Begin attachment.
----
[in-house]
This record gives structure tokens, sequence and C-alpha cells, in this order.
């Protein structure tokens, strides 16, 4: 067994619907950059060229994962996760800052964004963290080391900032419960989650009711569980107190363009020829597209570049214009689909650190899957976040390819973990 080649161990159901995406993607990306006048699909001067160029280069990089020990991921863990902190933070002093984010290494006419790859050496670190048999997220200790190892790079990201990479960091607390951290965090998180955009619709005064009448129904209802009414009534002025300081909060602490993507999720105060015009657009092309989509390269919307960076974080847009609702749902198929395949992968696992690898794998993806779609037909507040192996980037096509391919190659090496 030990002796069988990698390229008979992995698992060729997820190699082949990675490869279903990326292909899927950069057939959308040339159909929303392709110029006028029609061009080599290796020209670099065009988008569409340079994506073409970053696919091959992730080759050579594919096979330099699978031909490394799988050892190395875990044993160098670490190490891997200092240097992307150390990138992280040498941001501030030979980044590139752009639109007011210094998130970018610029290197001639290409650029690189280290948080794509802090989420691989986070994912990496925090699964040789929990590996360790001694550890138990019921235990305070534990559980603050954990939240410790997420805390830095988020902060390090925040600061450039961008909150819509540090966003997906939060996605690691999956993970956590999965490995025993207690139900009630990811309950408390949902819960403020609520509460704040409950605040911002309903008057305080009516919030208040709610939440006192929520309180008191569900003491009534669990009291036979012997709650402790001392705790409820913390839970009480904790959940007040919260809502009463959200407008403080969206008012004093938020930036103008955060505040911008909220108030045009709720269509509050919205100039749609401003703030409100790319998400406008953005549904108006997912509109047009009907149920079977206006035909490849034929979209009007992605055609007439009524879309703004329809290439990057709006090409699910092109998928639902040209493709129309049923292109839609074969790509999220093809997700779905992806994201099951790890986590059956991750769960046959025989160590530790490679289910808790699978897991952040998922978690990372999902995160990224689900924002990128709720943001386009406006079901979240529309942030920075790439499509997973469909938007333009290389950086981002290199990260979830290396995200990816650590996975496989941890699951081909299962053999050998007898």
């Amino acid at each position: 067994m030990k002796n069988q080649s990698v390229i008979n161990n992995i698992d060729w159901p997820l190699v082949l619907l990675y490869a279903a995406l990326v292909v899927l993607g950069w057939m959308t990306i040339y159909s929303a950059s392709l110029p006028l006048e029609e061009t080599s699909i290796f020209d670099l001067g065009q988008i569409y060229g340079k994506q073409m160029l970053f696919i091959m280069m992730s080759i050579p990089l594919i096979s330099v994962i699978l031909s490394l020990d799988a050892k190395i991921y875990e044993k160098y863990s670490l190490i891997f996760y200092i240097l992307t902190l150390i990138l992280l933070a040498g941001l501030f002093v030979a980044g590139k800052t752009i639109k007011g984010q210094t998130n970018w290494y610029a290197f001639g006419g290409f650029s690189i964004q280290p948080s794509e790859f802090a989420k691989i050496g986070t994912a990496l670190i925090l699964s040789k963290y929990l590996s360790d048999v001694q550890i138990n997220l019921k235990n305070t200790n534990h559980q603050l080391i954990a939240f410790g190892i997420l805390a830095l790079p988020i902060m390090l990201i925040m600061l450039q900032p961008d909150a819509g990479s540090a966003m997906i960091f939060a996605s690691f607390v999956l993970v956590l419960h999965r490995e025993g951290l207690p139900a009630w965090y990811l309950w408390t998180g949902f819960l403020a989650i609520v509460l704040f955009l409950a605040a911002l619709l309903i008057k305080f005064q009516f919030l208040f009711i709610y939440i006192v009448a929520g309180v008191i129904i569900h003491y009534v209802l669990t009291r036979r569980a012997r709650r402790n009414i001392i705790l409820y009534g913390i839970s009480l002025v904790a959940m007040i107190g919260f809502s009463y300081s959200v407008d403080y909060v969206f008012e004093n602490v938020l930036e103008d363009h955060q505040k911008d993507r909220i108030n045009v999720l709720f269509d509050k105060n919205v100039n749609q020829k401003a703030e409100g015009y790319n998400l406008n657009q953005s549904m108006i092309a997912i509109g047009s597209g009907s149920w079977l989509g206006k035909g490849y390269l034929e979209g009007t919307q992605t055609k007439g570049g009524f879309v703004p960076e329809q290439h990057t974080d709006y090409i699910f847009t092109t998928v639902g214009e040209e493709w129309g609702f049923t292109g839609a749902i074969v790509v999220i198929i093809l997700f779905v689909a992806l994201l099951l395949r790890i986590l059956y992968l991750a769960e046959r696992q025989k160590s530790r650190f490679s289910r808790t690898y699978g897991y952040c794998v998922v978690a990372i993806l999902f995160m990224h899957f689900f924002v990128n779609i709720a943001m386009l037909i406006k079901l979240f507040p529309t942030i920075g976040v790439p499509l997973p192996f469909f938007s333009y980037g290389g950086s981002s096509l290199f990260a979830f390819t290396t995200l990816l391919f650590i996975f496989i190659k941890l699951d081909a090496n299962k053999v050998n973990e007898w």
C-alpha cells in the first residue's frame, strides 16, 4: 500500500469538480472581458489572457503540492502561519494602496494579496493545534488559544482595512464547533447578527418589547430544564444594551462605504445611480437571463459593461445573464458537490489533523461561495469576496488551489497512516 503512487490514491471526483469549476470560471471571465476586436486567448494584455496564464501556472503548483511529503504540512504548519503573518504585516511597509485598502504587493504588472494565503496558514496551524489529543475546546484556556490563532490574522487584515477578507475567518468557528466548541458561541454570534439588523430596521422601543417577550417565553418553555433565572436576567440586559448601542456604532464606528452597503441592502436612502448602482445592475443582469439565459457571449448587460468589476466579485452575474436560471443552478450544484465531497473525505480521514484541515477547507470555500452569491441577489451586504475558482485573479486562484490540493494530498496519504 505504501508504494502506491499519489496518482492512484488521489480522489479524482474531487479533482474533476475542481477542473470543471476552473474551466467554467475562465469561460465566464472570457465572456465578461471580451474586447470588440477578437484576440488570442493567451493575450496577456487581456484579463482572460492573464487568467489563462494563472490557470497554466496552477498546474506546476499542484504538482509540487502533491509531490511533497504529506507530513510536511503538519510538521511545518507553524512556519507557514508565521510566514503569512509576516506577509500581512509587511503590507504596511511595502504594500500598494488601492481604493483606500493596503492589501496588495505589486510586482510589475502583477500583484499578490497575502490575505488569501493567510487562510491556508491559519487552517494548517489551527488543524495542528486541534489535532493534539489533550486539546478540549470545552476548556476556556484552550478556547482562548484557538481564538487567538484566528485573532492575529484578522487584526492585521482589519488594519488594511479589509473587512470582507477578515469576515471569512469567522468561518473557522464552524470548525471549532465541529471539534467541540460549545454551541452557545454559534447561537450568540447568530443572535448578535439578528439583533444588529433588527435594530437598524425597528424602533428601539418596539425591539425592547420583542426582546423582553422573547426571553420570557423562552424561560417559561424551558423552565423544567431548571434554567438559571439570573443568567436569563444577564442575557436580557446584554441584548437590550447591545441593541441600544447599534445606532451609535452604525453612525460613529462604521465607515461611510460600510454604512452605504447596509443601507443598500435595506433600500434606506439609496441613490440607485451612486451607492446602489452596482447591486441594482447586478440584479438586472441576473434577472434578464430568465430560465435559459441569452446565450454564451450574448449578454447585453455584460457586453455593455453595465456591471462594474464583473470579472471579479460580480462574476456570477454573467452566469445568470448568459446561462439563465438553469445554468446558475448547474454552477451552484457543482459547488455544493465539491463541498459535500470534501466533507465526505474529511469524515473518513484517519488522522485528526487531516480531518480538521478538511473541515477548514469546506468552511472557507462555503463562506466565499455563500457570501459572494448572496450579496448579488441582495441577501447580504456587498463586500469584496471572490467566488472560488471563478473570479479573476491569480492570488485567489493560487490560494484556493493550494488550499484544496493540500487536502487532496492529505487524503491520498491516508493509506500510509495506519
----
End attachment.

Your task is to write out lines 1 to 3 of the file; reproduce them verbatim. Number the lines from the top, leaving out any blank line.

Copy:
[in-house]
This record gives structure tokens, sequence and C-alpha cells, in this order.
């Protein structure tokens, strides 16, 4: 067994619907950059060229994962996760800052964004963290080391900032419960989650009711569980107190363009020829597209570049214009689909650190899957976040390819973990 080649161990159901995406993607990306006048699909001067160029280069990089020990991921863990902190933070002093984010290494006419790859050496670190048999997220200790190892790079990201990479960091607390951290965090998180955009619709005064009448129904209802009414009534002025300081909060602490993507999720105060015009657009092309989509390269919307960076974080847009609702749902198929395949992968696992690898794998993806779609037909507040192996980037096509391919190659090496 030990002796069988990698390229008979992995698992060729997820190699082949990675490869279903990326292909899927950069057939959308040339159909929303392709110029006028029609061009080599290796020209670099065009988008569409340079994506073409970053696919091959992730080759050579594919096979330099699978031909490394799988050892190395875990044993160098670490190490891997200092240097992307150390990138992280040498941001501030030979980044590139752009639109007011210094998130970018610029290197001639290409650029690189280290948080794509802090989420691989986070994912990496925090699964040789929990590996360790001694550890138990019921235990305070534990559980603050954990939240410790997420805390830095988020902060390090925040600061450039961008909150819509540090966003997906939060996605690691999956993970956590999965490995025993207690139900009630990811309950408390949902819960403020609520509460704040409950605040911002309903008057305080009516919030208040709610939440006192929520309180008191569900003491009534669990009291036979012997709650402790001392705790409820913390839970009480904790959940007040919260809502009463959200407008403080969206008012004093938020930036103008955060505040911008909220108030045009709720269509509050919205100039749609401003703030409100790319998400406008953005549904108006997912509109047009009907149920079977206006035909490849034929979209009007992605055609007439009524879309703004329809290439990057709006090409699910092109998928639902040209493709129309049923292109839609074969790509999220093809997700779905992806994201099951790890986590059956991750769960046959025989160590530790490679289910808790699978897991952040998922978690990372999902995160990224689900924002990128709720943001386009406006079901979240529309942030920075790439499509997973469909938007333009290389950086981002290199990260979830290396995200990816650590996975496989941890699951081909299962053999050998007898």